When you were a child your consent was not required. A parent could "consent" for you. As long as the person buying insurane has an "insurable interest" in the insured, there is no recourse.
The above is general legal and business analysis. It is not "legal advice" but analysis, and different lawyers may analyse this matter differently, especially if there are additional facts not reflected in the question. I am not your attorney until retained by a written retainer agreement signed by both of us. I am only licensed in California. See also avvo.com terms and conditions item 9, incorporated as if it was reprinted here.Ask a similar question
Unfortunately, your not the owner of the policy and remedies may be limited. However, this is likely a policy issue to your parents which usually has a limited time to elapse (10-20 years). Your parents would have an insurable interest, but obtaining a copy from them would likely be the only way. I am not sure of the purpose of this information as your not the beneficiary or owner of the policy. The only purpose i can see if if this is a permanent policy with a cash value of some sort, but again, your likely not the beneficiarly of the policy, or contingent beneficiary. Perhaps this response would trigger other suggestions to help you. My appologies. More clarity may be required.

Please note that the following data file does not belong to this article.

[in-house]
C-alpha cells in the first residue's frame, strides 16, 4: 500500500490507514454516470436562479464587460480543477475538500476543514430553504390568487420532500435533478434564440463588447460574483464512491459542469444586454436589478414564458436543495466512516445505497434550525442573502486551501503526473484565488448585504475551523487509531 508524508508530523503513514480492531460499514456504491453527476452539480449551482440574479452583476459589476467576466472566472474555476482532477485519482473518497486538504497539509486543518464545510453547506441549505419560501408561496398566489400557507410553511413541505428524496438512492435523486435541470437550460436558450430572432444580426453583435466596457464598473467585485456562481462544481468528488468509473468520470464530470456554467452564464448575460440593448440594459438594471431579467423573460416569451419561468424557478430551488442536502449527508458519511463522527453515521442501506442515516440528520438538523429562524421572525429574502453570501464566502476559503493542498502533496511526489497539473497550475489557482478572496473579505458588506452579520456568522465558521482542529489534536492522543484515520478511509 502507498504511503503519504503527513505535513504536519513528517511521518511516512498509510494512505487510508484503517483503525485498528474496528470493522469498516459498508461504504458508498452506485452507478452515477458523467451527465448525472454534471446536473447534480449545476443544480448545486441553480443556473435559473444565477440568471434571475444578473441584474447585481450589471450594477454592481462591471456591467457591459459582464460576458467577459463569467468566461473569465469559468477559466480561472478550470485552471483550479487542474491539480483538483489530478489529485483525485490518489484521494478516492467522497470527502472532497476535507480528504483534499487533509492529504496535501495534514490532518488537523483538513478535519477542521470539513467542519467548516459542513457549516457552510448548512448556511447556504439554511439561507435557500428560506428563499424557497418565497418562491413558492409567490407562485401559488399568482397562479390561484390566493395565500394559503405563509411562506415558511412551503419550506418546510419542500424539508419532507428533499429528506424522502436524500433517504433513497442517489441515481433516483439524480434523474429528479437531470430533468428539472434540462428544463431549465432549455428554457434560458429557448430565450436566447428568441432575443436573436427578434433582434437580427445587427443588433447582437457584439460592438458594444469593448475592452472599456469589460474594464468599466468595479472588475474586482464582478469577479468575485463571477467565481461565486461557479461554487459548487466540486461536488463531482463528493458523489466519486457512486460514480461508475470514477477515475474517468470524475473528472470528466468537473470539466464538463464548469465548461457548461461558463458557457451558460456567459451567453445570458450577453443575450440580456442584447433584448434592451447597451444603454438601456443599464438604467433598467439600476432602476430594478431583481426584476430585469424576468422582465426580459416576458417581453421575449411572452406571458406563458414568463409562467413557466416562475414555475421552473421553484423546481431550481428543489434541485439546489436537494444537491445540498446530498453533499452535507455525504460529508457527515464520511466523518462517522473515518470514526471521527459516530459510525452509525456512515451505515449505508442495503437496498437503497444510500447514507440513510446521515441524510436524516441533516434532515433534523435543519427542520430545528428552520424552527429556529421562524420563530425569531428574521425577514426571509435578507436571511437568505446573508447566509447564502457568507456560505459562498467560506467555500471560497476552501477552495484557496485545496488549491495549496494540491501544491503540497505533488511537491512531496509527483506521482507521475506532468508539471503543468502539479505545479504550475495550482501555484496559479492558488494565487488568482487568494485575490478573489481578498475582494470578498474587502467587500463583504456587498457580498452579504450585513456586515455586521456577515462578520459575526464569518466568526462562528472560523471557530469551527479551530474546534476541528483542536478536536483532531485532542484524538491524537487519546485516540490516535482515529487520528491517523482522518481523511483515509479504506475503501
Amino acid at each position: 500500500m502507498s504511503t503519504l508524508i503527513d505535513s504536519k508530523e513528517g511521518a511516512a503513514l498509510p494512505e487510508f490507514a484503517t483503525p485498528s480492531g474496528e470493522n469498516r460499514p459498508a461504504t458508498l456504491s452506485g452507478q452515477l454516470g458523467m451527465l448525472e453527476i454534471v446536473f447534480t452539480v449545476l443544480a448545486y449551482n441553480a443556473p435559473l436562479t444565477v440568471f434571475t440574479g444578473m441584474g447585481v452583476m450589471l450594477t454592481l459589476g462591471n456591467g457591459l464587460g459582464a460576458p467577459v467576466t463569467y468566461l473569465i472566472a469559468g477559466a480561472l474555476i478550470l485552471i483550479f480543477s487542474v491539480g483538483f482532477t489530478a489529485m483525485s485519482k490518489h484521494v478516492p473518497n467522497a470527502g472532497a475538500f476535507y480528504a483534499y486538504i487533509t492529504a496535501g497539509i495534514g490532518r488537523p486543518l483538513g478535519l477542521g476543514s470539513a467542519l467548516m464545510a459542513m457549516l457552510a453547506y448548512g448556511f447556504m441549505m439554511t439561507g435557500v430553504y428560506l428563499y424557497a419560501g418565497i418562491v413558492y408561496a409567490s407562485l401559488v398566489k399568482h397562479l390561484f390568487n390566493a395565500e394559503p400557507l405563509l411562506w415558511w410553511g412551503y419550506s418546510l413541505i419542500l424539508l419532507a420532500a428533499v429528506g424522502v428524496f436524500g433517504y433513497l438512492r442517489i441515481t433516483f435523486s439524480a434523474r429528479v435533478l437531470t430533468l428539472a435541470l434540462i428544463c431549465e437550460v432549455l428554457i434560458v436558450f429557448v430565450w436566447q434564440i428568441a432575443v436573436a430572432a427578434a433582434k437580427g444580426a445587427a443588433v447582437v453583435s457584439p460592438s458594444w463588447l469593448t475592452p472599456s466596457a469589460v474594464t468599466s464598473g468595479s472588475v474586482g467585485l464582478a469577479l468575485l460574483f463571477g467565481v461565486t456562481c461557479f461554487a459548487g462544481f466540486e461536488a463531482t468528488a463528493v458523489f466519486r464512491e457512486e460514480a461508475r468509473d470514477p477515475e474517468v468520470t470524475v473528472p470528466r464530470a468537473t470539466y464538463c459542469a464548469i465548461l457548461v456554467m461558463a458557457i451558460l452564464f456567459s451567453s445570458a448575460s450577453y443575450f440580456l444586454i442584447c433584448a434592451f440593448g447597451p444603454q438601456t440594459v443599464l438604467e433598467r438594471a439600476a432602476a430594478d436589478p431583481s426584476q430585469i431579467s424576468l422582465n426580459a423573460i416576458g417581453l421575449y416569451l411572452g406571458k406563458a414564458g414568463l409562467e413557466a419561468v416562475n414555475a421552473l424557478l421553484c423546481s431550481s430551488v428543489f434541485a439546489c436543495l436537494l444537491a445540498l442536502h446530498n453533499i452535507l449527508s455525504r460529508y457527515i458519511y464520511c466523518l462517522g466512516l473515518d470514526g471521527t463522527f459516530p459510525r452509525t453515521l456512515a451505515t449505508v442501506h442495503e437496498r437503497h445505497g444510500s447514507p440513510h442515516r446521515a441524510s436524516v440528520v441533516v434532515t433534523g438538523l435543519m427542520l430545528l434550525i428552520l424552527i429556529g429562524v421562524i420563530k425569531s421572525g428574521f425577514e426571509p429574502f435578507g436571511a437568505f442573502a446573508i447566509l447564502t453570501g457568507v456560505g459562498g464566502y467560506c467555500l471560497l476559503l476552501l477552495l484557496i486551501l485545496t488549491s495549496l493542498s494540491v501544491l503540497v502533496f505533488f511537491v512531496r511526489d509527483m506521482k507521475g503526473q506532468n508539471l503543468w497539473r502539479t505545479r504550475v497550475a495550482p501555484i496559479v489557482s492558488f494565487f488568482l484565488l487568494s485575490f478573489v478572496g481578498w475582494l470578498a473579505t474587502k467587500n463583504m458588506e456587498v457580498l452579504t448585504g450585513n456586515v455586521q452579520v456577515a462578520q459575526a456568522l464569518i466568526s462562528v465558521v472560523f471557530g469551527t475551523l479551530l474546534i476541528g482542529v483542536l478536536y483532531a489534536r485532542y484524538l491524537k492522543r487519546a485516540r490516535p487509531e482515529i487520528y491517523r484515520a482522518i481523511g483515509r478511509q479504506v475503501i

This email does not create an Attorney-Client relationship.Ask a similar question